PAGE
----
"No not at all," he said of the 'Yosi' - Young Osi - moniker bestowed upon him by some of his veteran teammates. "Considering I was on IR in my first year, and then made a position change (to linebacker), and then with me being on the practice squad, I think to be compared to a guy like (former Giants defensive end) Osi Umenyiora means a lot."
Tracy, who opined that he and Umenyiora are virtually identical as far as their physical characteristics, hopes to steer his career path down the same yellow brick road of his former teammate, a two-time Pro Bowl defensive end.
To ensure that he matches--no, surpasses--Umenyiora's ten-year production with the Giants, which includes 75.0 career sacks and the franchise's single game sacks record (6), Tracy hopes to apply lessons learned from some quality time spent with Umenyiora last season which covered everything from how to take care of his body to which rushing techniques to use against specific opponents.
"He's one of the elite," Tracy said of his former teammate who signed a two-year deal with the Atlanta Falcons earlier this offseason as an unrestricted free agent. "Last year, I was right under his wing. Every time he turned around, I was right there trying to learn anything any everything I could. And he's given me advice that I think has made a big difference for me so far this year."
One of the things that Umenyiora stressed to his former teammate is the importance of preparation. Tracy recalled that last year, he and Umenyiora would frequently meet during the week before a game every morning at 6:30 a.m. to watch film and to exchange ideas on what they were seeing from upcoming opponents on film. Umenyiora would quiz his young protégé and offer input that the aspiring pass rusher found to be invaluable in his own weekly preparation.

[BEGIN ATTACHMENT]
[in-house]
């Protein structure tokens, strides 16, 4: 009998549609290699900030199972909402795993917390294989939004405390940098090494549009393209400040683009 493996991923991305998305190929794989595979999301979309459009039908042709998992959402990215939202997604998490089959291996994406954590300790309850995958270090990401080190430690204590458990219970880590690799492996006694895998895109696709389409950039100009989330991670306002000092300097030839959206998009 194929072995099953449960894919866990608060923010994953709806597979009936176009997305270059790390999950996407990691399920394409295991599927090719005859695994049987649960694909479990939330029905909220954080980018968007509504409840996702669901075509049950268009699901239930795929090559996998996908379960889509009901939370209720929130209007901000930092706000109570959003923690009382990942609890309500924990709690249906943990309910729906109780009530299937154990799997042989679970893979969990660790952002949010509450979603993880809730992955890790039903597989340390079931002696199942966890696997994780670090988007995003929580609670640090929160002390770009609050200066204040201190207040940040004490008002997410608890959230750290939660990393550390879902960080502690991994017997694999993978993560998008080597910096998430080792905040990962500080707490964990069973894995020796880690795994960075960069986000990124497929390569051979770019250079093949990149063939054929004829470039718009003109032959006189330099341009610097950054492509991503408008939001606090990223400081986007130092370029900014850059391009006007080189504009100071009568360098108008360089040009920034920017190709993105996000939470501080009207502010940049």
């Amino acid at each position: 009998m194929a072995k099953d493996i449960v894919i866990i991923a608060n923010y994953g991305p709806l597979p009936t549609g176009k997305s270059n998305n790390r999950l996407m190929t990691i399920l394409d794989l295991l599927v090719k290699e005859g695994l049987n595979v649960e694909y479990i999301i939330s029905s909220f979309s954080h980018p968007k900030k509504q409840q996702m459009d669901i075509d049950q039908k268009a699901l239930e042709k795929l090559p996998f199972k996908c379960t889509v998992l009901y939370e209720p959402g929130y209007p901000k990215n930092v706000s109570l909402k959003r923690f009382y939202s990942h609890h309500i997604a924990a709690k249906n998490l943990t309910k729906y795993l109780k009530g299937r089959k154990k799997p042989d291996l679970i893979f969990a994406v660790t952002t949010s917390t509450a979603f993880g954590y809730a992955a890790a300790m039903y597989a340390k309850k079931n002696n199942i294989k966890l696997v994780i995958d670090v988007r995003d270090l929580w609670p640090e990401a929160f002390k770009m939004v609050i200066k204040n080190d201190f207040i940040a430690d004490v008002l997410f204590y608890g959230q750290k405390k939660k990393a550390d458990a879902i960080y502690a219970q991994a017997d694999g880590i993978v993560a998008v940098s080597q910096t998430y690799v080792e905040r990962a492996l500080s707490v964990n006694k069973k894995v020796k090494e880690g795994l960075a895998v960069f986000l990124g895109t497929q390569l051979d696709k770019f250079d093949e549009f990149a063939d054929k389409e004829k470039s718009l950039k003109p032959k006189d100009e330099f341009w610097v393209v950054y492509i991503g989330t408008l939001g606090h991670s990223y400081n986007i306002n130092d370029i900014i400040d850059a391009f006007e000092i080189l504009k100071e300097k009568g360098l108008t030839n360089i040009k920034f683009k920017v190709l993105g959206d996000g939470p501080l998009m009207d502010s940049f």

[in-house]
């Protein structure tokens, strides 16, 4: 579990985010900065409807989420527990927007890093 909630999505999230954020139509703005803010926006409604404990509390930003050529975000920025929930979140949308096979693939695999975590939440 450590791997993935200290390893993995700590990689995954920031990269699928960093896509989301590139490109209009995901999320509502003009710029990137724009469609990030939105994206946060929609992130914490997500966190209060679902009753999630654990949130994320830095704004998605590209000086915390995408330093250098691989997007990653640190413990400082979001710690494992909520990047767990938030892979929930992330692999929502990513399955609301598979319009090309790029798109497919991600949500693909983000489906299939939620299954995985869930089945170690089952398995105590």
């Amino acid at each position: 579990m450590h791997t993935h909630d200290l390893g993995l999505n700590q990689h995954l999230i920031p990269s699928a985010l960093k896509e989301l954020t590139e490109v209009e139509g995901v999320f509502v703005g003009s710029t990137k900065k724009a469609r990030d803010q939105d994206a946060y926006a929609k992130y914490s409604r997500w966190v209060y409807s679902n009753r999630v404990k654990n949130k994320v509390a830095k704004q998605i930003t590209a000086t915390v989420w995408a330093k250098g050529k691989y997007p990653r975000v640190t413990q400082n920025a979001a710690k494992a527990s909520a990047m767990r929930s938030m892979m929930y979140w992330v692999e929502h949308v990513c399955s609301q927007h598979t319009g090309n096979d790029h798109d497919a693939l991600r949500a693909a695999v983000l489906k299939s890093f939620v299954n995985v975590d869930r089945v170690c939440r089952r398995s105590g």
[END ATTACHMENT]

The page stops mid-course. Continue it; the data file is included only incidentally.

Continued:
"I think just being a student of the game - that's one of the biggest things I've learned from him," Tracy said. "We'd be in there studying the opponent's passing and run games to see exactly what we could do to exploit. That's something I've continued to do now that he's moved on."
That film study, combined with his seeking knowledge from other veteran defensive teammates such as Justin Tuck, Jason Pierre-Paul, and Mathias Kiwanuka, have resulted in Tracy's confidence level being boosted as far as understanding his assignments, the defensive game plan, and, most importantly, applying what is taught in the classroom and viewed on film onto the playing field.
"I just think I understand my role better and what's being asked of me has really helped," he said of the progress he's made this spring. "This is my third year in the defense, so I kind of know the ins and outs."
What has also helped Tracy, in his opinion, was his brief flirtation with playing linebacker. Drafted in the sixth round in 2010 out of William & Mary, where he played end in a 3-4 scheme, the coaches attempted to convert Tracy to an outside linebacker.